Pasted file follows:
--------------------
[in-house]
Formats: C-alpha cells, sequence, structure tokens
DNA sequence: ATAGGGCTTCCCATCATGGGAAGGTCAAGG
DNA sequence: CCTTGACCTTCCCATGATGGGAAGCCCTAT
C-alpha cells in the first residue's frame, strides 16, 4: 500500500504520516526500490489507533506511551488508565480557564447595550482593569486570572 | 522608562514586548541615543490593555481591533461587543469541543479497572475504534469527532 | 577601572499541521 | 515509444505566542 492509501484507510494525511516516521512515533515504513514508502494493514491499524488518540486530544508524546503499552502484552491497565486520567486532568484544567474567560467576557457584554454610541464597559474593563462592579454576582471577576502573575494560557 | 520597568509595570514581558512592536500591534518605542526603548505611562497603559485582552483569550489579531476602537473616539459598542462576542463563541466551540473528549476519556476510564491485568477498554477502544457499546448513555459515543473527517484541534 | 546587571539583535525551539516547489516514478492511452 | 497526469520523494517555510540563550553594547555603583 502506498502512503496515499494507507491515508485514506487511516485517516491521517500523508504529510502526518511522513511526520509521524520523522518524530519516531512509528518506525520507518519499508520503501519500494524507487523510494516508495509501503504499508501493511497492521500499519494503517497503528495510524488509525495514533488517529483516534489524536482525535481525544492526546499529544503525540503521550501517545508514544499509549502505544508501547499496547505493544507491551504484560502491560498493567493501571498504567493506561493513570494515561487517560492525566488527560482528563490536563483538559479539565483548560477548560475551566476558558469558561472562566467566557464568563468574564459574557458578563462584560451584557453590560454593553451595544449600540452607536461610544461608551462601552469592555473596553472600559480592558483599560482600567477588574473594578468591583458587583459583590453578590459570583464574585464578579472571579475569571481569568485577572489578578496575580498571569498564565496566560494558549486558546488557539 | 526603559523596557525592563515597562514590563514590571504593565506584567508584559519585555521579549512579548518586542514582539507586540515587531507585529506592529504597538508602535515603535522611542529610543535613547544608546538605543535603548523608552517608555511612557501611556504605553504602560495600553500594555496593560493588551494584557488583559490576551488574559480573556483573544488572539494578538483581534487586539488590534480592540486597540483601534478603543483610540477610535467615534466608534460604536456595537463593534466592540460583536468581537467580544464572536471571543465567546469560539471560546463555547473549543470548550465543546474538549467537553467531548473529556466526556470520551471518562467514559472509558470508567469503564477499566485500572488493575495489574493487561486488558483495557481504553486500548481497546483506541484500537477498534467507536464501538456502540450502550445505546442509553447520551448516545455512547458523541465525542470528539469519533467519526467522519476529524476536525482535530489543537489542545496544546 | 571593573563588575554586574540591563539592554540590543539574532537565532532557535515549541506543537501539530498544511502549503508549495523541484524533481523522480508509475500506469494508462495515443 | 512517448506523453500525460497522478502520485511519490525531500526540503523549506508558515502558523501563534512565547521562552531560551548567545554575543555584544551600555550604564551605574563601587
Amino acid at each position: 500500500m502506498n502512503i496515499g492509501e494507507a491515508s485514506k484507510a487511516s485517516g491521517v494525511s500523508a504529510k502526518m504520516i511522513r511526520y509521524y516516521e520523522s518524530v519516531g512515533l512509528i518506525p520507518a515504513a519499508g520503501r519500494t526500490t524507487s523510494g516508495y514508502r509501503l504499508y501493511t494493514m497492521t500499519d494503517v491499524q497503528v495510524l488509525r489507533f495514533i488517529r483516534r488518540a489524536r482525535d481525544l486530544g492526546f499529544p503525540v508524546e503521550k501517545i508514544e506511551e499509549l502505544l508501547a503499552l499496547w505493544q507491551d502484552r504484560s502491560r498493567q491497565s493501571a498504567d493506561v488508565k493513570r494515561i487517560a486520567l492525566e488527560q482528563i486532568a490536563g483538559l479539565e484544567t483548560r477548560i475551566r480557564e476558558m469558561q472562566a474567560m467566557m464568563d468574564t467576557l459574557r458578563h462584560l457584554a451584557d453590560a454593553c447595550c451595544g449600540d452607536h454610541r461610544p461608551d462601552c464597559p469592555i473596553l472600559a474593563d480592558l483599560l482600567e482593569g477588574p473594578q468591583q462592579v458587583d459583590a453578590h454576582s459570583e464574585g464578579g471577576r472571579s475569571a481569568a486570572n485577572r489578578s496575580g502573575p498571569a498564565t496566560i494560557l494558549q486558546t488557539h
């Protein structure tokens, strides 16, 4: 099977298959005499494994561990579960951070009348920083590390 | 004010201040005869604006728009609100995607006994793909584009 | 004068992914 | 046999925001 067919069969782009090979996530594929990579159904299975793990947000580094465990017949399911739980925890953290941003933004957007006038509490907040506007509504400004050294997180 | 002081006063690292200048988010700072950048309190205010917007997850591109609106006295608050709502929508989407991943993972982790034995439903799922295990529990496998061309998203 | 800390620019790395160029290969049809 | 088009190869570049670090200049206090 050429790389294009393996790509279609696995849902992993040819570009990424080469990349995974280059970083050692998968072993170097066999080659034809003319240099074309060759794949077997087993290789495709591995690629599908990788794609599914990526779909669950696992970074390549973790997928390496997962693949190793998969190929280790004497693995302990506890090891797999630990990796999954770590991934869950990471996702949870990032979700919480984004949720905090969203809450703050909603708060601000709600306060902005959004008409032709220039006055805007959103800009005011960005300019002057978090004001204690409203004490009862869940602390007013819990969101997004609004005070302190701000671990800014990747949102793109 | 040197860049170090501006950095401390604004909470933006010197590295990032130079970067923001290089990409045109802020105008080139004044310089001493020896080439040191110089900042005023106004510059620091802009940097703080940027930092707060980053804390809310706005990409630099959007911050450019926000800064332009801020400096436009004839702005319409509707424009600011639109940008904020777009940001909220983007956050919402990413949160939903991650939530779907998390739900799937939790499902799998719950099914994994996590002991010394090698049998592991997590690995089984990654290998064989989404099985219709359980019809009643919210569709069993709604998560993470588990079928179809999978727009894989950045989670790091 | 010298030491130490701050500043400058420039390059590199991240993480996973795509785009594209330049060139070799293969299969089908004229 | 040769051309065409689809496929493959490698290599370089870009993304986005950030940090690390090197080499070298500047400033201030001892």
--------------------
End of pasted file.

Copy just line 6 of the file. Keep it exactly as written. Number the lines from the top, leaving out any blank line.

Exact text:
Amino acid at each position: 500500500m502506498n502512503i496515499g492509501e494507507a491515508s485514506k484507510a487511516s485517516g491521517v494525511s500523508a504529510k502526518m504520516i511522513r511526520y509521524y516516521e520523522s518524530v519516531g512515533l512509528i518506525p520507518a515504513a519499508g520503501r519500494t526500490t524507487s523510494g516508495y514508502r509501503l504499508y501493511t494493514m497492521t500499519d494503517v491499524q497503528v495510524l488509525r489507533f495514533i488517529r483516534r488518540a489524536r482525535d481525544l486530544g492526546f499529544p503525540v508524546e503521550k501517545i508514544e506511551e499509549l502505544l508501547a503499552l499496547w505493544q507491551d502484552r504484560s502491560r498493567q491497565s493501571a498504567d493506561v488508565k493513570r494515561i487517560a486520567l492525566e488527560q482528563i486532568a490536563g483538559l479539565e484544567t483548560r477548560i475551566r480557564e476558558m469558561q472562566a474567560m467566557m464568563d468574564t467576557l459574557r458578563h462584560l457584554a451584557d453590560a454593553c447595550c451595544g449600540d452607536h454610541r461610544p461608551d462601552c464597559p469592555i473596553l472600559a474593563d480592558l483599560l482600567e482593569g477588574p473594578q468591583q462592579v458587583d459583590a453578590h454576582s459570583e464574585g464578579g471577576r472571579s475569571a481569568a486570572n485577572r489578578s496575580g502573575p498571569a498564565t496566560i494560557l494558549q486558546t488557539h